I must say that my opinion of JNT as a human being has improved considerably as a result of listening through the whole set. He is, with a few exceptions (notably Eric Saward, though even there he records some good moments along with the bad), loyal to those who worked for him and reserves most of his criticism for the higher-ups at the BBC who made his job difficult and eventually impossible while also insisting that he keep on doing it. One gets the sense of a man of limited vision but a keen sense of pragmatism, not perhaps as burdened with ego as I had expected, though with very few regrets. Fan criticism obviously did get to him; his riposte to those (including me) who did not like Dimensions in Time is to ask if we would rather have had no commemoration of Who's 30th anniversary at all (because that was the only other option on offer)? I wished that it had been twice as long, and I wished also that he had gone into a bit more detail about the major casting and crew decisions which he made. But his insider account of the Great Cancellation Crisis of 1985 is particularly compelling, and his voice is laden with emotion at the very end as he discusses why he would not want to be involved with any revival of Who, while wishing any such project well. I wondered if he was already aware that he might not live to see it happen.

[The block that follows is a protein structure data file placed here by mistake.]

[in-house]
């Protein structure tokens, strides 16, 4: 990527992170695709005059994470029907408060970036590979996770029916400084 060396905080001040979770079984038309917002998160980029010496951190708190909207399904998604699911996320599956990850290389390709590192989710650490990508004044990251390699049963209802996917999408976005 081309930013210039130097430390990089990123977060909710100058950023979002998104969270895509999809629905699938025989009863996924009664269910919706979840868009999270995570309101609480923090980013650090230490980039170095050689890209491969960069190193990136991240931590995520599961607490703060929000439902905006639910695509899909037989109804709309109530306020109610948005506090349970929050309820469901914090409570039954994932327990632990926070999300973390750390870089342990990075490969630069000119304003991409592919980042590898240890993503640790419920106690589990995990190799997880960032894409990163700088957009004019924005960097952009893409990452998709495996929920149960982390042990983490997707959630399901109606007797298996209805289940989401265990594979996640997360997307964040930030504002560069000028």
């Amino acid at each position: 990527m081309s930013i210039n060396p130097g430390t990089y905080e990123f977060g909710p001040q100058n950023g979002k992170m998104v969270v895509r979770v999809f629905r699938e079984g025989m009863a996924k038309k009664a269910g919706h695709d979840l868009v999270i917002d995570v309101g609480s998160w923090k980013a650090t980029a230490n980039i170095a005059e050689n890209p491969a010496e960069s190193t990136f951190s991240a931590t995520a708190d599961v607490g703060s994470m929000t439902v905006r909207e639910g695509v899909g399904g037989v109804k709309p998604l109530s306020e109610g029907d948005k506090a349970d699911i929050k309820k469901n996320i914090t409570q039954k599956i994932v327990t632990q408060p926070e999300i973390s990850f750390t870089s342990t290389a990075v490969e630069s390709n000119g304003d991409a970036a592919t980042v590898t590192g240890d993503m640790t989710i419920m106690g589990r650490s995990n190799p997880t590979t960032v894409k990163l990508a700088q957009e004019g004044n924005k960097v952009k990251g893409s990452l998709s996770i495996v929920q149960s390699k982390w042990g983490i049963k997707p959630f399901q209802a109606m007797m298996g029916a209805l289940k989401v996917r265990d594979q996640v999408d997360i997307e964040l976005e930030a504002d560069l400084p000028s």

Anyway, essential listening for anyone interested in the history of Who, and quite an enlightening insight into the internal politics of TV production in its own right.